Monday, September 29, 2014

Bad News for Your Teeth if You Exercise Heavy

Could it be bad for your teeth if you exercise too much? 

Researchers led by Dr. Cornelia Frese, a dentist from the dental school at the University Hospital Heidelberg, Germany and other institutions recruited 35 triathlon athletes and 35 non-athletes to examine their mouths for cavities, decay, enamel erosion, and overall oral health.  The study concluded the following.

1. Research found no correlation between sports drinks, diets and oral health.
2. The more hours athletes spent working out, the more decay present.
3. Athletes suffered greater erosion of tooth enamel than non-athletes.
4. Saliva of athletes and non-athletes, both at rest tested no differences in chemical makeup.

So why the difference?  The conclusion;

1. When athletes worked out, saliva production decreased, even with the extra consumption of water and other drinks.
2. The chemical composition of an athletes mouth converted to more  alkaline environment as the workouts progressed, contributing to more plaque.

“We had thought sports drinks and nutrition might have the most detrimental influence on dental decay,” said Dr. Frese, “but we saw no direct link. Instead, it was the changes in saliva during exercise that differentiated the athletes’ mouths from those of the control group. Since saliva “has a very protective function”  Dr. Frese said, implying a chemically different version during exercise could be problematic.

What athletes need to do concerning oral health;

Athletes should pay close attention and be aware of the condition of their mouths. Excellent oral hygiene, and extra professional cleaning appointments at the dentist for added fluoride treatments can help ensure ultimate dental health. This gives added opportunity for a dentist to fix pending oral conditions before they become more problematic. (Cavities, gum disease, root canals, dental extractions, toothaches, dental emergency and more.)
It's important to put the extra effort in maintaining a healthy mouth, just as you do for a healthy body. 

The Marietta dentists at  +Verde Pointe Dental Associates +Kirk Kimmerling DDS +Suzanna Aguilera DMD and Garrick McGrath DMD welcome athletes to the dental office.  It would be our great pleasure to ensure your mouth is healthy.  

Tuesday, September 16, 2014

Shocking Study about Bacteria and Your Toothbrush

Everyone knows a clean toothbrush is important, but a new study suggests that hollow head electric
toothbrushes harbor up to 3,000 times the bacteria over solid head toothbrushes.  The new study comes from researchers at the University of Texas Health Science Center at Houston (UTHealth) School of Dentistry.  The conclusion gave much needed insight on cleanliness of a electric brushes.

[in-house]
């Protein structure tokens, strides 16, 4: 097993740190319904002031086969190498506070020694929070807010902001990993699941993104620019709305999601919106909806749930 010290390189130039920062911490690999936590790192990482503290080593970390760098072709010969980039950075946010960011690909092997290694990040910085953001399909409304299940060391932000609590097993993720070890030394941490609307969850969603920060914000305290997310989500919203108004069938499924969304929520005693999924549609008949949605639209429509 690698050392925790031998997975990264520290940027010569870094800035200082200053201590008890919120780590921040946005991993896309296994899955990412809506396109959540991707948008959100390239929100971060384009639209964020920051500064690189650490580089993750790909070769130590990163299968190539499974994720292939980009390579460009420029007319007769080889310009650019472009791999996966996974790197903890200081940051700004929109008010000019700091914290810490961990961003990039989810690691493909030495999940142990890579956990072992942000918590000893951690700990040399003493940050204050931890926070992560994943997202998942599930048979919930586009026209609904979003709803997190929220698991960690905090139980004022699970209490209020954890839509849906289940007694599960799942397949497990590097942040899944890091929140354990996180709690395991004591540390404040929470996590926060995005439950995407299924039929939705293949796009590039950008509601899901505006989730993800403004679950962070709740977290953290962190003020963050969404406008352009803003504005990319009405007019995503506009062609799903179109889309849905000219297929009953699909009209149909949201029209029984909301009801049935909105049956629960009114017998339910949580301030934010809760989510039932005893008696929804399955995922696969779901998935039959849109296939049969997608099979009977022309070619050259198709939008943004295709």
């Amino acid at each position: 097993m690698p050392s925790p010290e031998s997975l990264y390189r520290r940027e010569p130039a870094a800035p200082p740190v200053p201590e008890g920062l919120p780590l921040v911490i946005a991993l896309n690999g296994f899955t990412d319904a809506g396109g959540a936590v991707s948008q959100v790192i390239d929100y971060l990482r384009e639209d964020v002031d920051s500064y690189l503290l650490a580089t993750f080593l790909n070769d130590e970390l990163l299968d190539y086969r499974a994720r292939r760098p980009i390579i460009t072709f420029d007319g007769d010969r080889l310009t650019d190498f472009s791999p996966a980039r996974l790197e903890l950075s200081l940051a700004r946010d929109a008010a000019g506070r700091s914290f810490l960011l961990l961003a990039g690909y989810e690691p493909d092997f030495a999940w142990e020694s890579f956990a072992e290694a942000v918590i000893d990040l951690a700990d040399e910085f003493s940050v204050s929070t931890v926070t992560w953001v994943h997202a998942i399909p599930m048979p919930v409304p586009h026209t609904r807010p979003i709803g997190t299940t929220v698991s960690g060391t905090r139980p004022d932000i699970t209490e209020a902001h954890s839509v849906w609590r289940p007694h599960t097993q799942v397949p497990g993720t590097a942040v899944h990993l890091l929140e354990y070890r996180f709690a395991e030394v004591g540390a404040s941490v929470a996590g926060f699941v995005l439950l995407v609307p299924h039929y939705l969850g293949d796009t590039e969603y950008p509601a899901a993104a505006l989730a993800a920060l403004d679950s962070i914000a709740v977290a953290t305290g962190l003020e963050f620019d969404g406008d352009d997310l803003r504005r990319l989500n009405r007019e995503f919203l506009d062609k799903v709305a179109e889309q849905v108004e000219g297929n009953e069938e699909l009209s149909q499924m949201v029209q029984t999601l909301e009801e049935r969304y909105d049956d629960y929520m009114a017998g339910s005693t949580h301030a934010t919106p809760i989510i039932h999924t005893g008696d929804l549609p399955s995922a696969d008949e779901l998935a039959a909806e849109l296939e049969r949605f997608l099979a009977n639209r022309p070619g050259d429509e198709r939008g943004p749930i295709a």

The results of the study are published in the August issue of the Journal of Dental Hygiene. Lead author and professor at the UTHealth School of Dentistry, Donna Warren Morris, R.D.H., M.Ed. determined the key to the design when it comes to bacteria is in the head. 

Choosing the right toothbrush may not be that easy.  Manufacturers do not expose on packaging if the heads are solid or hollow.

Regardless of the brush used, a few simple rules can tremendously help.

1. Let your toothbrush dry out in the open.  Do not put it in a case or dark cabinet.

2. When buying,  make sure to choose a brush with soft nylon bristles.

3. Try to look at the toothbrush head and choose one with the smallest attachment hole, making the
    brush-head more solid and less hollow.

4. If possible, wash your toothbrush in the dishwasher every night with the dishes on the "sanitize"     option.

5. Rinse your toothbrush with water after every use, and if possible Listerine or peroxide.  This will help to keep it clean.

Regardless of the toothbrush, it's always better to brush than not brush.  Brushers always have a cleaner mouth and lower bacterial count over those that do not.  J  It's your mouth, so it's best to take the time to do all you can.

Verde Pointe Dental Associates and Marietta dentists, +Kirk Kimmerling DDS +Suzanna Aguilera and Garrick McGrath understand the importance of excellent dental hygiene.  It would be their privilege to keep or help get your oral health on track and discuss your toothbrush.  The dentists can also help with dental emergencies and cosmetic dentistry. 

Monday, September 8, 2014

Not All Cultures Value Front Teeth

As strange as this may seem, not all cultures value their front teeth.  The Surma people residing in
South Sudan and southwest Ethiopia have a tradition where front lower teeth are removed and the bottom lip is pierced at puberty to get ready for marriage. Over time the lip is stretched for insertion of an ever increasing size of clay plate.  Some are noted up to 16 inches in size.  Bigger plates are considered more desirable and beautiful, making the women worth more cattle.

Although plates are still a strong part of the culture, some modern day girls have begun to skip the tradition. 

+Verde Pointe Dental Associates and the dentists+Suzanna Aguilera and +Kirk Kimmerling DDS are happy to present this informational article on cultures from around the world.